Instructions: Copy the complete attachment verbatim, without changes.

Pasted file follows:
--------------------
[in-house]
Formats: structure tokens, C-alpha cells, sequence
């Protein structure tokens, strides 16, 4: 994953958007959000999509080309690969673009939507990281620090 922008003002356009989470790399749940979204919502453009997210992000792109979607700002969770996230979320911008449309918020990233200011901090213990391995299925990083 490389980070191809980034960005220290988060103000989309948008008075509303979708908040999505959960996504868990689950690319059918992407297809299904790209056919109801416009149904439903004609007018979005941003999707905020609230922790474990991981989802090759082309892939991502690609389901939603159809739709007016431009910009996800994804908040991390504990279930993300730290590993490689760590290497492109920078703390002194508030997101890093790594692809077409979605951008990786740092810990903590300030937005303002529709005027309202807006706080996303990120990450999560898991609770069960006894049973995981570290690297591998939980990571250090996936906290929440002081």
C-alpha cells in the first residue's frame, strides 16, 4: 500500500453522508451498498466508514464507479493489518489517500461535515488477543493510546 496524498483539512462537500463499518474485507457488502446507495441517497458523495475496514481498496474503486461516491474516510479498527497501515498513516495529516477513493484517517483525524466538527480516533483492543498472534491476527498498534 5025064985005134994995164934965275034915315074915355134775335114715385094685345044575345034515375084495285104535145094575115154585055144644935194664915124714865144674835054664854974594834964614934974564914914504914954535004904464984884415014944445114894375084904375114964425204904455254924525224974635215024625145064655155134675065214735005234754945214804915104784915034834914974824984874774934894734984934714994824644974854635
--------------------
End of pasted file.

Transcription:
[in-house]
Formats: structure tokens, C-alpha cells, sequence
């Protein structure tokens, strides 16, 4: 994953958007959000999509080309690969673009939507990281620090 922008003002356009989470790399749940979204919502453009997210992000792109979607700002969770996230979320911008449309918020990233200011901090213990391995299925990083 490389980070191809980034960005220290988060103000989309948008008075509303979708908040999505959960996504868990689950690319059918992407297809299904790209056919109801416009149904439903004609007018979005941003999707905020609230922790474990991981989802090759082309892939991502690609389901939603159809739709007016431009910009996800994804908040991390504990279930993300730290590993490689760590290497492109920078703390002194508030997101890093790594692809077409979605951008990786740092810990903590300030937005303002529709005027309202807006706080996303990120990450999560898991609770069960006894049973995981570290690297591998939980990571250090996936906290929440002081």
C-alpha cells in the first residue's frame, strides 16, 4: 500500500453522508451498498466508514464507479493489518489517500461535515488477543493510546 496524498483539512462537500463499518474485507457488502446507495441517497458523495475496514481498496474503486461516491474516510479498527497501515498513516495529516477513493484517517483525524466538527480516533483492543498472534491476527498498534 5025064985005134994995164934965275034915315074915355134775335114715385094685345044575345034515375084495285104535145094575115154585055144644935194664915124714865144674835054664854974594834964614934974564914914504914954535004904464984884415014944445114894375084904375114964425204904455254924525224974635215024625145064655155134675065214735005234754945214804915104784915034834914974824984874774934894734984934714994824644974854635